Leaving aside the not entirely inconsequential fact that anyone who considers a salary of £60,000 a year to be ‘peanuts’ isn’t inhabiting the same world as most of us, there are at least two major fallacies with the argument.
The first is that ‘attracting the best’ is not at all the same thing as ‘deterring the worst’. In the political world, what determines who gets elected has more to do with the popularity of a particular party in a constituency than with the ability of the candidates. In the absence of any mechanism for assessment of ability in the election process, any increase in salary could end up, to over-work an already tired cliché, simply increasing the peanut ration for the monkeys.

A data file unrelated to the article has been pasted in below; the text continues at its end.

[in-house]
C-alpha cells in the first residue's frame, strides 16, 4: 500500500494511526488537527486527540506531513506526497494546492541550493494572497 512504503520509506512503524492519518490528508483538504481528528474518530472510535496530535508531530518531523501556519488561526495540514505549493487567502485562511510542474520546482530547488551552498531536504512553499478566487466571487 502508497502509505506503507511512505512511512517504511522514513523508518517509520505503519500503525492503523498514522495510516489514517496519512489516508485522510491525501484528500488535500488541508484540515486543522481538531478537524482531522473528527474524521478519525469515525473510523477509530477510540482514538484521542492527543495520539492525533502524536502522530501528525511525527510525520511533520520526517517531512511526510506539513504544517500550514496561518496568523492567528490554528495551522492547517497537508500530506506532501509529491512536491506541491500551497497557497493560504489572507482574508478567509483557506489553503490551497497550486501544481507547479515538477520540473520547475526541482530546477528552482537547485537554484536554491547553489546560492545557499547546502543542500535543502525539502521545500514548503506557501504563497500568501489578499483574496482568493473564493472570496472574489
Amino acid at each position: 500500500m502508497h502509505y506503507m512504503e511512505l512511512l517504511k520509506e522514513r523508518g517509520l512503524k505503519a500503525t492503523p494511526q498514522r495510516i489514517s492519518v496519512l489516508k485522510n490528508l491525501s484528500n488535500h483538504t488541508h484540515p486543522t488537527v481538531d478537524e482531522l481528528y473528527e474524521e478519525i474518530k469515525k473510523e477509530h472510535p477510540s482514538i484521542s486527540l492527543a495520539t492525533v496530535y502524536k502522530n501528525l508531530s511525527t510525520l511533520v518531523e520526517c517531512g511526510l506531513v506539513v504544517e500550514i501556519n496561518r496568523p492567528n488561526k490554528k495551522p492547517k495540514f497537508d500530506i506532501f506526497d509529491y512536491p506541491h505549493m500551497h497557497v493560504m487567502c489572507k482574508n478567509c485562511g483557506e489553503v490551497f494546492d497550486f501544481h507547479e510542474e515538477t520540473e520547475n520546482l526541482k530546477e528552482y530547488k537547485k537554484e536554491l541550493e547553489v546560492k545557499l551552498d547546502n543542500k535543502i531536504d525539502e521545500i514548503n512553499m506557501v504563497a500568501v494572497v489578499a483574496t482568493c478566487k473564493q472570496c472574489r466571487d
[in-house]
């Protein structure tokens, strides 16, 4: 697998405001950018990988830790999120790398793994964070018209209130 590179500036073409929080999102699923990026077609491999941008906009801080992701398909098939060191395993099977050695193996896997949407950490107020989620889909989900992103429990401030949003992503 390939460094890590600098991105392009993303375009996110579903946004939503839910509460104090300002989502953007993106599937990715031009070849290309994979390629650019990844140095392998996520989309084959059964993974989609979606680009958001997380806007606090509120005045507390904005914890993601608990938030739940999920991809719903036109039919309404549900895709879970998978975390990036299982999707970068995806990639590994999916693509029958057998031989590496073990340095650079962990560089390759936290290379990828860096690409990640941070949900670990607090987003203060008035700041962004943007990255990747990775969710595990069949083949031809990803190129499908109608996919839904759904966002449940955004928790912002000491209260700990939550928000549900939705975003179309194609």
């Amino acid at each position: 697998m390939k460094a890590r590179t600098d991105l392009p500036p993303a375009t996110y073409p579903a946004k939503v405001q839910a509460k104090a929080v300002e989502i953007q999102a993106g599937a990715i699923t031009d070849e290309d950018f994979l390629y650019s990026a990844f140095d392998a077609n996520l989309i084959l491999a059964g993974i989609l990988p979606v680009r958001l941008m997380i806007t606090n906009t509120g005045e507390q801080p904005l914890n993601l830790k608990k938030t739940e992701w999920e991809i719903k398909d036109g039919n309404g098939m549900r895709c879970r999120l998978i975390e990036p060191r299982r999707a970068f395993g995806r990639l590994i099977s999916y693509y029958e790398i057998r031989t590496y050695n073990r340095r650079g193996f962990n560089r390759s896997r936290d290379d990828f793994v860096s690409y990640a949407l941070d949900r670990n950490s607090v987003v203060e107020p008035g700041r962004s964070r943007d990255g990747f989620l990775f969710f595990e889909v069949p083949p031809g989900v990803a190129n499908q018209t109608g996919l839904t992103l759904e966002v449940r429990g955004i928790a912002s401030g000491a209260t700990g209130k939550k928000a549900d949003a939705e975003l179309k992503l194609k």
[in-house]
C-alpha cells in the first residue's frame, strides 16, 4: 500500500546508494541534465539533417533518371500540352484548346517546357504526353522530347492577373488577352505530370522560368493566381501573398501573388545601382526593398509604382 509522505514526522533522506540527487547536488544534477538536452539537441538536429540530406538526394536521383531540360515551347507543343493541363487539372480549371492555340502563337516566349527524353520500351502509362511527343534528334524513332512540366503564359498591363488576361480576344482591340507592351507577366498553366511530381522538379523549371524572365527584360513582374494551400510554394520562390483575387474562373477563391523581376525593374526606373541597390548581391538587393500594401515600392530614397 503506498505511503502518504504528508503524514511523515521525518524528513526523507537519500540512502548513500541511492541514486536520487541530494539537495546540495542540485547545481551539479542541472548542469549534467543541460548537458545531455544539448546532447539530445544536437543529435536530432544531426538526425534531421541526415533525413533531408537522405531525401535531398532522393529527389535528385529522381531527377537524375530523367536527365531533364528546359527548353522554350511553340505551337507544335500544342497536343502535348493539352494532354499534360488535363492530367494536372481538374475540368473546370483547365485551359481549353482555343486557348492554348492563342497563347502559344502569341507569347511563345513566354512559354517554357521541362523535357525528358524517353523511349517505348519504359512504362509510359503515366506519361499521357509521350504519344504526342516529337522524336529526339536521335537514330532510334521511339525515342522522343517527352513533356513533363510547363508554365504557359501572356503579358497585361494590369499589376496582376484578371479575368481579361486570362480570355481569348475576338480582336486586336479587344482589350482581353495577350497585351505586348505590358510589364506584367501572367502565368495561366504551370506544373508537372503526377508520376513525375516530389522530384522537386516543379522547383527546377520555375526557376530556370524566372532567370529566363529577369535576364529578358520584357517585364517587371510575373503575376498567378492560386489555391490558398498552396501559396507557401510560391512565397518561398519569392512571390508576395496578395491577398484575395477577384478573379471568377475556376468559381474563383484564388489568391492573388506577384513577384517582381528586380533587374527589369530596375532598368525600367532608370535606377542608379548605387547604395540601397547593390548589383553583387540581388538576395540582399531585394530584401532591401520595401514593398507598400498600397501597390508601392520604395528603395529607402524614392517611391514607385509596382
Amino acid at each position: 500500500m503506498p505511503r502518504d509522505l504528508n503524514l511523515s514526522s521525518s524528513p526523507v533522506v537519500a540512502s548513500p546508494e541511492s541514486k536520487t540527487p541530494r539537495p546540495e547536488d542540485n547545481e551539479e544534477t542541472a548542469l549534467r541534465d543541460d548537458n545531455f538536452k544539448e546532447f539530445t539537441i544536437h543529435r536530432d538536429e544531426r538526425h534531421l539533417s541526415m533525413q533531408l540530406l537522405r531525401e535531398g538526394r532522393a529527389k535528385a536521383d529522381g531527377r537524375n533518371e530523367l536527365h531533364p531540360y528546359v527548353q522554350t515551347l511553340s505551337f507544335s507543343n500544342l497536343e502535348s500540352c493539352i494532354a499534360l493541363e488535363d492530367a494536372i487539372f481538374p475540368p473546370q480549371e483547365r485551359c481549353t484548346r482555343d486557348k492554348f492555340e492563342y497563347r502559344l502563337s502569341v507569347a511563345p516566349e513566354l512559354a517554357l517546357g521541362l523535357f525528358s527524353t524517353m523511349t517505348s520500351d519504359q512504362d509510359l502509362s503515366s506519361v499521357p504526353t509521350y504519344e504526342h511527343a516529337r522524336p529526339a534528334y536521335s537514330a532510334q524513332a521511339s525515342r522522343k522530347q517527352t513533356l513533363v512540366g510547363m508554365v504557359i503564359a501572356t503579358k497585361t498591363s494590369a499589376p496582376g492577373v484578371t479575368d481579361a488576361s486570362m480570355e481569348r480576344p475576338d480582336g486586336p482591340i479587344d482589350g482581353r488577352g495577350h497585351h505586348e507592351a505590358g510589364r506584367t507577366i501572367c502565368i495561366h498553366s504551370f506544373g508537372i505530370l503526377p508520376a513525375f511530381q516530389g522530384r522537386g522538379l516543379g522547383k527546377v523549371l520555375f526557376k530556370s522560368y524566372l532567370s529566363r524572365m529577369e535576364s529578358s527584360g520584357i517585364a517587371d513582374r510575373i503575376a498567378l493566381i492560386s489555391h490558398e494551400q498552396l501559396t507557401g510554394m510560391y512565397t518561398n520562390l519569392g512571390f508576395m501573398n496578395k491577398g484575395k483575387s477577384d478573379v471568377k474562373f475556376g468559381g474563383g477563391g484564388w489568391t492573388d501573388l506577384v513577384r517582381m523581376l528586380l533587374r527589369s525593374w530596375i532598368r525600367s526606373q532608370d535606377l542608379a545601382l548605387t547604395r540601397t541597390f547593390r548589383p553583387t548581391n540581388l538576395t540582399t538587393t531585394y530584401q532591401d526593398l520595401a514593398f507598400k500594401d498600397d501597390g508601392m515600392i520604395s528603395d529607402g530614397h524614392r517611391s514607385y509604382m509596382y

And the second is that, even if we could agree on the definition of the word ‘ability’ (and that’s a big question in itself), where is the evidence that paying higher salaries attracts more of it? There’s plenty of empirical evidence that higher salaries attract the greedy and the reckless (just look at the banking sector), but I’ve not seen any that justifies the claim that ‘ability’ follows money. Indeed, some of the most ‘able’ people I’ve ever met have been academics and researchers; not amongst the highest paid in society very often, but then it isn’t money which motivates them to apply their ability in the way that they do.
In any event, do we want laws made by people who have only been attracted into the legislature by the high salaries paid? Doesn’t that put a premium on those who are there for their own self-interest rather than the interests of society as a whole?